What causes autoimmune diseases?

The exact cause of autoimmune diseases has not been fully understood. In many cases, doctors don't know why the patient's immune system goes wrong. But there are many theories and hypotheses regarding what causes or increases the risk of these diseases.

Firstly, the risk of developing an autoimmune disease is not the same between men and women. Epidemiological studies have shown that for more than eighty autoimmune diseases, the overall estimated prevalence is 4.5%, with 2.7% for males and 6.4% for females[1]. This means that basically, women are more likely to develop autoimmune diseases than men. There are many possible ways to explain this female predominance. Reasons might include hormones, genetic differences, behavior, environment, and other unknown things.

Secondly, it is clear that genetic factors influence the incidence rates of autoimmune diseases. For instance, some families are more affected by autoimmune disorders than others. But not all members of those families develop the same disease. They inherit a susceptibility to an autoimmune disorder. Additionally, scientists have identified a number of risk gene candidates for autoimmune diseases. For example, people carrying certain variants of the HLA-DQA1, HLA-DQB1, and HLA-DRB1 genes appear to be more likely to develop Type 1 diabetes[2].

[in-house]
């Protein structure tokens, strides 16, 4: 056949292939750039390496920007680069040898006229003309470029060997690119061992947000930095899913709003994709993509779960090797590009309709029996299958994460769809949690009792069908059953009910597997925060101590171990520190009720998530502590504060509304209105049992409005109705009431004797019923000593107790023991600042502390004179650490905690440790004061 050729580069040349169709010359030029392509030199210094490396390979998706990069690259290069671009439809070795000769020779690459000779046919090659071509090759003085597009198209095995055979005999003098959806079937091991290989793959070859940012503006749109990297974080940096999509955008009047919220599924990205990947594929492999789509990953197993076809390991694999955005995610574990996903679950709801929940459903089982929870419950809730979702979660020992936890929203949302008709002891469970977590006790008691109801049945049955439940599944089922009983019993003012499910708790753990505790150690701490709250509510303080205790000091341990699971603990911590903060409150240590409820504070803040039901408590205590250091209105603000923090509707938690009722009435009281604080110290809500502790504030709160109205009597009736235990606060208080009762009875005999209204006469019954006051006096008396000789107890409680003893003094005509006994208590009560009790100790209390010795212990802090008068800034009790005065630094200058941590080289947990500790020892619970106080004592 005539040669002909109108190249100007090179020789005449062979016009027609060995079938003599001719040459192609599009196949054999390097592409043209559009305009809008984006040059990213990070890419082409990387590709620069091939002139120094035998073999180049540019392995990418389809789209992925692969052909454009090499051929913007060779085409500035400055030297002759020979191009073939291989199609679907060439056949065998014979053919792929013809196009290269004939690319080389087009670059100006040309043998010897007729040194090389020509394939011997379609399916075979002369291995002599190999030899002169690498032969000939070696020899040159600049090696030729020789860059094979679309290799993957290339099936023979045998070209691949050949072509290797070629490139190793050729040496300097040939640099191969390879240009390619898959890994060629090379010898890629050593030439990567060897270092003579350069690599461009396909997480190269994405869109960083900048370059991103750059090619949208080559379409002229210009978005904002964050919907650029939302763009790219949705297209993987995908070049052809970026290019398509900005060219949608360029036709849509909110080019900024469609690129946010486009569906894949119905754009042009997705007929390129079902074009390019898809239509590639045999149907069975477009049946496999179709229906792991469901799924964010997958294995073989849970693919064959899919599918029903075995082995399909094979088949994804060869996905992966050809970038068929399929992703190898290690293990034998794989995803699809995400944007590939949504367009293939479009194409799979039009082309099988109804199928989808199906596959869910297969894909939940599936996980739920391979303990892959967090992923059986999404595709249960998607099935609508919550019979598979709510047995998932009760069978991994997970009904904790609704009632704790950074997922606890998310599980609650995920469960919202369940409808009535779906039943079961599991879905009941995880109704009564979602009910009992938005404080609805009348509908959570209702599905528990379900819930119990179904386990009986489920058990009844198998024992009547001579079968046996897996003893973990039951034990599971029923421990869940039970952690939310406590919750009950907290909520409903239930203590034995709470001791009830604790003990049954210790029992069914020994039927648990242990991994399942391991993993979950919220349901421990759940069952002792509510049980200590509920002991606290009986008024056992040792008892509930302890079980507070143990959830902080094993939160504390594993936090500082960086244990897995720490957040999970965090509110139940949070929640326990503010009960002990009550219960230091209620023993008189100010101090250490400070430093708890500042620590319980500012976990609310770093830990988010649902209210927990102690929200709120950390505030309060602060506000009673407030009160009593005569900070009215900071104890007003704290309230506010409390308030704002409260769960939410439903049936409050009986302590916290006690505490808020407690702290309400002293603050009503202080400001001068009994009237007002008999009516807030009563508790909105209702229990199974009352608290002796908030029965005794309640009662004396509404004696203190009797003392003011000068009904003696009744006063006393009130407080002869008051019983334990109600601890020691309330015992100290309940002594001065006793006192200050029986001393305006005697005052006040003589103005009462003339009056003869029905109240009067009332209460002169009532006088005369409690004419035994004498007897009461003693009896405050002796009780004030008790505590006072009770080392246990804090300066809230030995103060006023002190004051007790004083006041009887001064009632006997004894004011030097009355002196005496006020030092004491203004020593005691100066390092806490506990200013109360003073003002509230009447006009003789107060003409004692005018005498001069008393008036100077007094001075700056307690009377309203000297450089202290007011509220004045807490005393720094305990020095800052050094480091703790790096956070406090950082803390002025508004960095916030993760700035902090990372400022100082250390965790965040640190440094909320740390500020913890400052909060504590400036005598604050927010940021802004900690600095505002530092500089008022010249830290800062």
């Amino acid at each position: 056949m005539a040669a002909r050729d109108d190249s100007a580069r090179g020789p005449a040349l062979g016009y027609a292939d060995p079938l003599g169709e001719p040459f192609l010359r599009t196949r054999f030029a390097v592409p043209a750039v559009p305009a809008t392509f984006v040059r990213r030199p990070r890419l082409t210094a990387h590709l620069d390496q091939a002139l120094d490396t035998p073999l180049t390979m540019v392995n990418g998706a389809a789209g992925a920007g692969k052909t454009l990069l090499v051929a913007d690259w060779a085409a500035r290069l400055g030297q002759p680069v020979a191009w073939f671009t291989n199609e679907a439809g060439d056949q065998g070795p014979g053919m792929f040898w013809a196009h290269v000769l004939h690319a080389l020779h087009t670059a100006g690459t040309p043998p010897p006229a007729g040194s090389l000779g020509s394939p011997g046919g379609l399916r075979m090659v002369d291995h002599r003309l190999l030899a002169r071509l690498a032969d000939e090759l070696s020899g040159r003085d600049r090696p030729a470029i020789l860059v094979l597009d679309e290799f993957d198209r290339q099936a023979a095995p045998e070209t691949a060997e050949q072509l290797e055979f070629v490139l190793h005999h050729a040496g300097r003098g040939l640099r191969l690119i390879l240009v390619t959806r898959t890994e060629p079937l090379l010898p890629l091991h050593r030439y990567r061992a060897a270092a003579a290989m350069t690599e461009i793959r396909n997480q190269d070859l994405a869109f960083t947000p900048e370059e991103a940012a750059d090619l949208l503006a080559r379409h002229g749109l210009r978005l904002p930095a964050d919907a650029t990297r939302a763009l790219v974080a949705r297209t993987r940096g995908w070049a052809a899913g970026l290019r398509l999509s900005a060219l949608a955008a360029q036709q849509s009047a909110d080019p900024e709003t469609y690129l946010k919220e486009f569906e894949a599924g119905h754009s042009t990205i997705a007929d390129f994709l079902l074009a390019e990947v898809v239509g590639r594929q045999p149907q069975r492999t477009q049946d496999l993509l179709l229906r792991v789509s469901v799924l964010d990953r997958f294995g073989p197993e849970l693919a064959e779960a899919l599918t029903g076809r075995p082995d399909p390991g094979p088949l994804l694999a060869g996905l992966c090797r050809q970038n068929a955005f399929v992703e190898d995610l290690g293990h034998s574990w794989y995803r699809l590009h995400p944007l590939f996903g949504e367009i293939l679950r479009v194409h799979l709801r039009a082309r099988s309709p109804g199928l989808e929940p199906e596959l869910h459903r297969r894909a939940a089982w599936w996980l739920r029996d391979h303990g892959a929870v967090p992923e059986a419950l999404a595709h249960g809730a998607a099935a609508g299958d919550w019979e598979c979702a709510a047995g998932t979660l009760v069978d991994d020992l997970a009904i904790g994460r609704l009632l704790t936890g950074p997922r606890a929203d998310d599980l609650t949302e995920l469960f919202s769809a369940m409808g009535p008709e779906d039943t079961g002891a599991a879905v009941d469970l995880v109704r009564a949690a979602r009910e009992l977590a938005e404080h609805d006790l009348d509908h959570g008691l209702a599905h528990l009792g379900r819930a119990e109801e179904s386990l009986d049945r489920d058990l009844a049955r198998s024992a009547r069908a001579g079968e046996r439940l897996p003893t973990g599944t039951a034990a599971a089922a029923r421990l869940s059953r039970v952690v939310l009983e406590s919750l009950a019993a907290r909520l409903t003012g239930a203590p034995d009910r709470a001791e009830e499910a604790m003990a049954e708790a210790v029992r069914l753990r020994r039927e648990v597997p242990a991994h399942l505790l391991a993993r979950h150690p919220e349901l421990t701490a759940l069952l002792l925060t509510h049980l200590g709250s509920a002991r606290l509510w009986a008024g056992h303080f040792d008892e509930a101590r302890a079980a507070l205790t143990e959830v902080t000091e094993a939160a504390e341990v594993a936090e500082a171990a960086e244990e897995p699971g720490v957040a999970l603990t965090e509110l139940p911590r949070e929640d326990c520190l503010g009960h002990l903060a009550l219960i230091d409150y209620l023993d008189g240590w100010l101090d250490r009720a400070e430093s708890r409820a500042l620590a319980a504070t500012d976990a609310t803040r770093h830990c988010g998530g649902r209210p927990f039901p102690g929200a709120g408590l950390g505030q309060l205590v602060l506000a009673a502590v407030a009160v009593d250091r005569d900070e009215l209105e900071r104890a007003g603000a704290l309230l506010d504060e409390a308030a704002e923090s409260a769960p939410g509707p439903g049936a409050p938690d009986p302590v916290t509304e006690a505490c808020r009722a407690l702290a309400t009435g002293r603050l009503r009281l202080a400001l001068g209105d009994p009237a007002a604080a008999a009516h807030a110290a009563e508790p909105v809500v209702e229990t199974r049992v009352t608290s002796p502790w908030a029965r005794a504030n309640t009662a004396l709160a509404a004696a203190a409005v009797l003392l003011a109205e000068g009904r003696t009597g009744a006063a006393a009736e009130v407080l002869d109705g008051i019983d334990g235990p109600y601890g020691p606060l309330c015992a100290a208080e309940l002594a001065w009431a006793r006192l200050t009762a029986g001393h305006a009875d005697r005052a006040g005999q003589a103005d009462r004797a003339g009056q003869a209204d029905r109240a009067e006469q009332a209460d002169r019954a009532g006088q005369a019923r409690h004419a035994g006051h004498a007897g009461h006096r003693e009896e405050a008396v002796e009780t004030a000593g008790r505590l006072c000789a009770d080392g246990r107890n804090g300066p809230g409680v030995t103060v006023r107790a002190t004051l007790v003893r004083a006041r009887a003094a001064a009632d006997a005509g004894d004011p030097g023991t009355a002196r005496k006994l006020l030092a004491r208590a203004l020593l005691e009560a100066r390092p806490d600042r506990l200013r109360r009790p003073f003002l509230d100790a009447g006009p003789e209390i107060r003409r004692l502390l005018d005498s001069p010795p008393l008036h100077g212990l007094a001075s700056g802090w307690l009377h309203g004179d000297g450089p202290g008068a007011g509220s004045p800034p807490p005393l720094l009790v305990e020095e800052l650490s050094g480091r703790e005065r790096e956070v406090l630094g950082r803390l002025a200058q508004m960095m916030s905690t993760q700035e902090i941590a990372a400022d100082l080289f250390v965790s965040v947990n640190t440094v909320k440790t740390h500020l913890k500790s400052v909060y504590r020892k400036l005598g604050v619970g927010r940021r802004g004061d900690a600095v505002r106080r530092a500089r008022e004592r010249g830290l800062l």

Thirdly, environmental factors may affect the morbidity of autoimmune diseases. These environmental factors include infections, occupational exposures, and general exposures. For instance, enterovirus infections have been linked to Type 1 diabetes[3]; Systemic sclerosis has been associated with occupational exposure to silica dust or solvents[4]; Lupus antibodies (anti-Sm& anti-RNP) have been detected in patients with silicone implants, and these antibodies disappeared once the implant was removed.

Fourthly, what you eat may also matter. A diet that is high in fat and sugar and contains large amounts of processed foods is thought to increase the risk of autoimmune diseases. But there is a lack of strong evidence to support this hypothesis.